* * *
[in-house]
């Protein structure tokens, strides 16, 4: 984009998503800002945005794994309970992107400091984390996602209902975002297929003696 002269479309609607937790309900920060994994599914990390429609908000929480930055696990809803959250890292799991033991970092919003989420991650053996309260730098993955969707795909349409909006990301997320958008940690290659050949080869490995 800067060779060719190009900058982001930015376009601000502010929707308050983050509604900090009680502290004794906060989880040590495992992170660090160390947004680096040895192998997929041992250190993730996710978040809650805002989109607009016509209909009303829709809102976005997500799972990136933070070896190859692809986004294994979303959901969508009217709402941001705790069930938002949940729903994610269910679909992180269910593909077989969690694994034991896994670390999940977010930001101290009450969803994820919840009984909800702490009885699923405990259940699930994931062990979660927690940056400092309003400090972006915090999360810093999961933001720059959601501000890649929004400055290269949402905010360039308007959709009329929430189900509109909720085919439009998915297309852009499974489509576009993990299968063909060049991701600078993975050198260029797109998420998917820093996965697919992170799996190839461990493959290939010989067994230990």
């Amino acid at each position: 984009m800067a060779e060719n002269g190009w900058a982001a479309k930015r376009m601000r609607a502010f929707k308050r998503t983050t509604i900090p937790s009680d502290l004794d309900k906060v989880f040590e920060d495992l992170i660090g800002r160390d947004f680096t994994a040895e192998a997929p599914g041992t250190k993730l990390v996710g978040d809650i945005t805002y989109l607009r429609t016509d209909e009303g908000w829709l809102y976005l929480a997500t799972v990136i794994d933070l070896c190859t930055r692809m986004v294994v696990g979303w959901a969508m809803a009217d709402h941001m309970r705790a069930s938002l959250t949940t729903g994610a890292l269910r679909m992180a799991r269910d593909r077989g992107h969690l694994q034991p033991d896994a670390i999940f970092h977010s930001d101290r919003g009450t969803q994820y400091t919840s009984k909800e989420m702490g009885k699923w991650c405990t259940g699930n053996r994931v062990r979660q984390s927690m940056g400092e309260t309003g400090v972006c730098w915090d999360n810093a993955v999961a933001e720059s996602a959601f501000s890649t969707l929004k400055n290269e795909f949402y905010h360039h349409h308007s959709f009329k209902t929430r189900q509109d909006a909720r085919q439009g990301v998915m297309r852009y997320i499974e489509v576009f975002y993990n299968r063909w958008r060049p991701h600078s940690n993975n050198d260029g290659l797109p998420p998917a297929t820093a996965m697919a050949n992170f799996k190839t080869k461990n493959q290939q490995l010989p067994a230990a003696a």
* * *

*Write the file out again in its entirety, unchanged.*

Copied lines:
[in-house]
């Protein structure tokens, strides 16, 4: 984009998503800002945005794994309970992107400091984390996602209902975002297929003696 002269479309609607937790309900920060994994599914990390429609908000929480930055696990809803959250890292799991033991970092919003989420991650053996309260730098993955969707795909349409909006990301997320958008940690290659050949080869490995 800067060779060719190009900058982001930015376009601000502010929707308050983050509604900090009680502290004794906060989880040590495992992170660090160390947004680096040895192998997929041992250190993730996710978040809650805002989109607009016509209909009303829709809102976005997500799972990136933070070896190859692809986004294994979303959901969508009217709402941001705790069930938002949940729903994610269910679909992180269910593909077989969690694994034991896994670390999940977010930001101290009450969803994820919840009984909800702490009885699923405990259940699930994931062990979660927690940056400092309003400090972006915090999360810093999961933001720059959601501000890649929004400055290269949402905010360039308007959709009329929430189900509109909720085919439009998915297309852009499974489509576009993990299968063909060049991701600078993975050198260029797109998420998917820093996965697919992170799996190839461990493959290939010989067994230990």
């Amino acid at each position: 984009m800067a060779e060719n002269g190009w900058a982001a479309k930015r376009m601000r609607a502010f929707k308050r998503t983050t509604i900090p937790s009680d502290l004794d309900k906060v989880f040590e920060d495992l992170i660090g800002r160390d947004f680096t994994a040895e192998a997929p599914g041992t250190k993730l990390v996710g978040d809650i945005t805002y989109l607009r429609t016509d209909e009303g908000w829709l809102y976005l929480a997500t799972v990136i794994d933070l070896c190859t930055r692809m986004v294994v696990g979303w959901a969508m809803a009217d709402h941001m309970r705790a069930s938002l959250t949940t729903g994610a890292l269910r679909m992180a799991r269910d593909r077989g992107h969690l694994q034991p033991d896994a670390i999940f970092h977010s930001d101290r919003g009450t969803q994820y400091t919840s009984k909800e989420m702490g009885k699923w991650c405990t259940g699930n053996r994931v062990r979660q984390s927690m940056g400092e309260t309003g400090v972006c730098w915090d999360n810093a993955v999961a933001e720059s996602a959601f501000s890649t969707l929004k400055n290269e795909f949402y905010h360039h349409h308007s959709f009329k209902t929430r189900q509109d909006a909720r085919q439009g990301v998915m297309r852009y997320i499974e489509v576009f975002y993990n299968r063909w958008r060049p991701h600078s940690n993975n050198d260029g290659l797109p998420p998917a297929t820093a996965m697919a050949n992170f799996k190839t080869k461990n493959q290939q490995l010989p067994a230990a003696a």